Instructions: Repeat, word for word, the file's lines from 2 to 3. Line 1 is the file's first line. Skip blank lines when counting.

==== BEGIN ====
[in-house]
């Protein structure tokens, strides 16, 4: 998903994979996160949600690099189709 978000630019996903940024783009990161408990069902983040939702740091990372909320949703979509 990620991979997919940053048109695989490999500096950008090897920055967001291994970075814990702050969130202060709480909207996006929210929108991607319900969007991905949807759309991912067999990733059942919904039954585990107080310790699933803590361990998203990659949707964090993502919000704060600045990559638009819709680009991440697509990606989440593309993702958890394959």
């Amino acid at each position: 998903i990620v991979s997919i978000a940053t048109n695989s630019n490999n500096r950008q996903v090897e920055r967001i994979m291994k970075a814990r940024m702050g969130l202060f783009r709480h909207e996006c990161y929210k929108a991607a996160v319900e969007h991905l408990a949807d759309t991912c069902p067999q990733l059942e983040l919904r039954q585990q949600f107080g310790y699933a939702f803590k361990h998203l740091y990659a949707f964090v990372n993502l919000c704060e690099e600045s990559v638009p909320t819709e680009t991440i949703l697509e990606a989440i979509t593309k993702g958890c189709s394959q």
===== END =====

């Protein structure tokens, strides 16, 4: 998903994979996160949600690099189709 978000630019996903940024783009990161408990069902983040939702740091990372909320949703979509 990620991979997919940053048109695989490999500096950008090897920055967001291994970075814990702050969130202060709480909207996006929210929108991607319900969007991905949807759309991912067999990733059942919904039954585990107080310790699933803590361990998203990659949707964090993502919000704060600045990559638009819709680009991440697509990606989440593309993702958890394959």
């Amino acid at each position: 998903i990620v991979s997919i978000a940053t048109n695989s630019n490999n500096r950008q996903v090897e920055r967001i994979m291994k970075a814990r940024m702050g969130l202060f783009r709480h909207e996006c990161y929210k929108a991607a996160v319900e969007h991905l408990a949807d759309t991912c069902p067999q990733l059942e983040l919904r039954q585990q949600f107080g310790y699933a939702f803590k361990h998203l740091y990659a949707f964090v990372n993502l919000c704060e690099e600045s990559v638009p909320t819709e680009t991440i949703l697509e990606a989440i979509t593309k993702g958890c189709s394959q």